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Entertainment

Children Of All Ages Delighted By Enslavement Of Topsy The Elephant

Topsy charms the crowd with a "silly hula dance" that he has been conditioned to fear performing incorrectly.
Topsy charms the crowd with a "silly hula dance" that he has been conditioned to fear performing incorrectly.

TUCSON, AZ—Cheers, laughter, and applause filled the big top tent at the Ringling Bros. Circus Saturday as children of all ages were captivated by the savage enslavement of Topsy the elephant.

Whether young or just young at heart, thrilled audience members watched with glee as a circus trainer forced the frightened Topsy to perform tricks by brutally poking and prodding the traumatized 4-year-old pachyderm.

"He's such a funny happy elephant," said 8-year-old Madison Helms, referring to the abused creature that spends the majority of his time chained up in a cramped, feces-covered enclosure. "He loves being in the circus!"

The crowd reportedly let out loud gasps and vigorously clapped when Topsy stood up on his hind legs, an unnatural and excruciatingly painful movement that stresses and permanently damages the 8,000-pound elephant's joints.

Topsy also delighted the audience after the trainer repeatedly thrust a hooked rod into his skin, causing the miserable animal to lift one leg and his trunk to simulate waving.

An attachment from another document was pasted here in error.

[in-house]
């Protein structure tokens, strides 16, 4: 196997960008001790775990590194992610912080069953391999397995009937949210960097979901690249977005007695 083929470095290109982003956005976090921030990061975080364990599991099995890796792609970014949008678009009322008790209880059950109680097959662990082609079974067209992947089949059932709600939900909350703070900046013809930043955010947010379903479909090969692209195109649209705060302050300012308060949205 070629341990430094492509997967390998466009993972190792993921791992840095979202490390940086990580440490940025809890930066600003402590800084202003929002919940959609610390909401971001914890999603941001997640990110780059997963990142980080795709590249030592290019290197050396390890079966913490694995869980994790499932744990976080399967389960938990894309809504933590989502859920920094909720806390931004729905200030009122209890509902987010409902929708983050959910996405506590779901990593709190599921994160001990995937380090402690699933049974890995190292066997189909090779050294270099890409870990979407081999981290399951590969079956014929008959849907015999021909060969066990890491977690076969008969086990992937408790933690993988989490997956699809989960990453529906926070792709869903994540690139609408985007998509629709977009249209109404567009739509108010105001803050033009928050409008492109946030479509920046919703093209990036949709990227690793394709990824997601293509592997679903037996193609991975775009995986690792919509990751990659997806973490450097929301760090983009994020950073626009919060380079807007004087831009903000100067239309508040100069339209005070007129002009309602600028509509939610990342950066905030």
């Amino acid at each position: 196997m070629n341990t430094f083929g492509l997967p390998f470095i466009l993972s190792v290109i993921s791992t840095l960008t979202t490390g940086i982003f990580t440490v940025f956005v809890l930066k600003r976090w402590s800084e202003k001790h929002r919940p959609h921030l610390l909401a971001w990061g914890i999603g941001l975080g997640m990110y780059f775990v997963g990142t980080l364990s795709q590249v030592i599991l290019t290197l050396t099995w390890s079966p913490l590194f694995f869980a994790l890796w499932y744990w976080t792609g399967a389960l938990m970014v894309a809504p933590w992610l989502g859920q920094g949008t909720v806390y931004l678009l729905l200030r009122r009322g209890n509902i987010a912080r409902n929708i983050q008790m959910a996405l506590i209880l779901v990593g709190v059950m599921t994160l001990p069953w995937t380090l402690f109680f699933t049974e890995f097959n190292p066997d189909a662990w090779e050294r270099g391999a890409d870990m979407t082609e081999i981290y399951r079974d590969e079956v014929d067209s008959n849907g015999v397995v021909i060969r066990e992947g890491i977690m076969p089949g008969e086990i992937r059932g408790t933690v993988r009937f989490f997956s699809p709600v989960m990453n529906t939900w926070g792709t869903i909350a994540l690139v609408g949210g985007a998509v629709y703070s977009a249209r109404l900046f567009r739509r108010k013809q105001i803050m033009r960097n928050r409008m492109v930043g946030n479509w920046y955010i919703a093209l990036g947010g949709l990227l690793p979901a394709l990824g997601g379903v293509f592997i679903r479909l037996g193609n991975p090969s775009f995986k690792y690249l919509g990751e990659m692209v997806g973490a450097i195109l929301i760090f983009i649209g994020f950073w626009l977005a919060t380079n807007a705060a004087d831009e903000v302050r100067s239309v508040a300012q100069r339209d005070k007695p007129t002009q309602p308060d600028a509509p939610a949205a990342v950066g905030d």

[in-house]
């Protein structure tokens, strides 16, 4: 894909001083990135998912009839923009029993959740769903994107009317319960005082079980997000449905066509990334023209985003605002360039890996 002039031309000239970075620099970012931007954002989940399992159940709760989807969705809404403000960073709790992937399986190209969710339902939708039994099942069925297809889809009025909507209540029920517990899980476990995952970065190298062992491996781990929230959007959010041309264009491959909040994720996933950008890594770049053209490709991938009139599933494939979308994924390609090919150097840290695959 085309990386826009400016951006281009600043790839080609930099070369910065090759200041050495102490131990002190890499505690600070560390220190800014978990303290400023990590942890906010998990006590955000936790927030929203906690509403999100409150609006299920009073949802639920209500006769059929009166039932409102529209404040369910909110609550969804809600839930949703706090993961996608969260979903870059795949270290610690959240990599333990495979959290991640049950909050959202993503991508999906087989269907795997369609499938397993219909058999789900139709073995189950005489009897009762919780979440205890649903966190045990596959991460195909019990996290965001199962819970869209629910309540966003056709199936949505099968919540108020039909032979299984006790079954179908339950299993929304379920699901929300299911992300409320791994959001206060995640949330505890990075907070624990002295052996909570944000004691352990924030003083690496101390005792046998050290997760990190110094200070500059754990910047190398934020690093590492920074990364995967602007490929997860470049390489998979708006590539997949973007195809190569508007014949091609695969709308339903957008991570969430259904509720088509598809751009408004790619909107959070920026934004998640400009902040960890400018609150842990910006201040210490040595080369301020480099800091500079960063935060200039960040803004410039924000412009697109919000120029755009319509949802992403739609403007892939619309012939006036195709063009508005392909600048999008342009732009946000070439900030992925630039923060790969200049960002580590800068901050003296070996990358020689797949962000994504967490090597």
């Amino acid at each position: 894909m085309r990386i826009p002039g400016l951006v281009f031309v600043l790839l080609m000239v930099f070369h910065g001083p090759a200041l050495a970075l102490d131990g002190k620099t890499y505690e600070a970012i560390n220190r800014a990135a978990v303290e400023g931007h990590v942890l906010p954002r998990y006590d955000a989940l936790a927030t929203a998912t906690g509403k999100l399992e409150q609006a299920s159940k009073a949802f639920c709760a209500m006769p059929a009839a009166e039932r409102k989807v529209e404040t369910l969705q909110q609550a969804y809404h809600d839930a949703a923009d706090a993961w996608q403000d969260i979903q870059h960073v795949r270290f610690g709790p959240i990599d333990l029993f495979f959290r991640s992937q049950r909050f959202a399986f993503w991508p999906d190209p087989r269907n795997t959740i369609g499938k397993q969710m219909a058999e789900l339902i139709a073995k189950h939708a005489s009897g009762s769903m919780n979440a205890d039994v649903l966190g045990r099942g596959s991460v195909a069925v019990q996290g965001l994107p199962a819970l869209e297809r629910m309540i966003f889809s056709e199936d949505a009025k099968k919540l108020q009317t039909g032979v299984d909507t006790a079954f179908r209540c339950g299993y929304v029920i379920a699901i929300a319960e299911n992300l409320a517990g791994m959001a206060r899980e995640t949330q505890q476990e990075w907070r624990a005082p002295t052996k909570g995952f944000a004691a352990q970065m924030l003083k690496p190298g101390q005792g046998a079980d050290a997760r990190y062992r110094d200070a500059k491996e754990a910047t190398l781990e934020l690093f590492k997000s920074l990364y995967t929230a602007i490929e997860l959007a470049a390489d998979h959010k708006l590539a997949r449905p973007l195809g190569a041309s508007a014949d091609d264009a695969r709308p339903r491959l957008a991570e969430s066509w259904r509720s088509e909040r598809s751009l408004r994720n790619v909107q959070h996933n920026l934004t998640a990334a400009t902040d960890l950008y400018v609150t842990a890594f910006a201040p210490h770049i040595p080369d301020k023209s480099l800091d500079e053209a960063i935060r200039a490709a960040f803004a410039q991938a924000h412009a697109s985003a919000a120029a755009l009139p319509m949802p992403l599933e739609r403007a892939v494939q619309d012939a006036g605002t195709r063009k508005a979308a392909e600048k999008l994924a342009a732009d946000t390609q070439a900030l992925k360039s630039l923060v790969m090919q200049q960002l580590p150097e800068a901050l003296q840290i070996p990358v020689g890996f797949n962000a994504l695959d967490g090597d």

"Aww…" said the assembled circus-goers, who were taken by the cuteness of the barbaric spectacle.

Branden Helger, 9, said Topsy was his favorite performer at Ringling Bros. because the elephant knew how to do neat tricks like pretending to limp. The third-grader also excitedly pointed out the "cool necklace" clamped on the animal's foot.

Topsy and the other elephant performers, who are separated from each other at all times, preventing the socialization that's so crucial to their well-being, received a standing ovation from the crowd when they marched into the center ring, nervously rocking back and forth.

"Look, they're dancing," said 5-year-old Jonah Meeks, mistaking the elephants' constant swaying for something that wasn't a maladaptive behavior caused by serious psychological trauma. "I can dance like an elephant, too. Look at me!"

Unaware that the elephant was terrified of the glaring stage lights, deafening crowd noise, and constant beatings, Phil Wingren, who brought his family to the circus, remarked that Topsy must relish being a star.

"Boy, that Topsy's got it made," Wingren said to his children, referring to the mistreated, severely neglected creature, who is exposed to numerous diseases and receives no medical attention except when dirt is rubbed into his wounds to hide them from the public. "Always in the spotlight and everybody pampering you. That lucky elephant."

"Look, he even has his own ball," continued Wingren, referring to the most hated object in Topsy's life.

Attending the circus with her grandparents, Gretchen Anderson, 4, was delighted by Topsy and by the other pachyderms as well.

"There's his mama," Anderson said of an elephant unrelated to Topsy, who has not seen his parents since being torn away from them shortly after birth, and last nestled up to his mother when he tried to suckle at her corpse shortly after poachers killed her. "They have a big happy family."

Eyewitnesses who spotted the trainer patting the side of Topsy's body during the final trick were convinced the elephant and the man were best friends, though in fact the look of reverie on Topsy's face was the result of his daydreaming about stomping and crushing the cruel asshole's head like an overripe melon.

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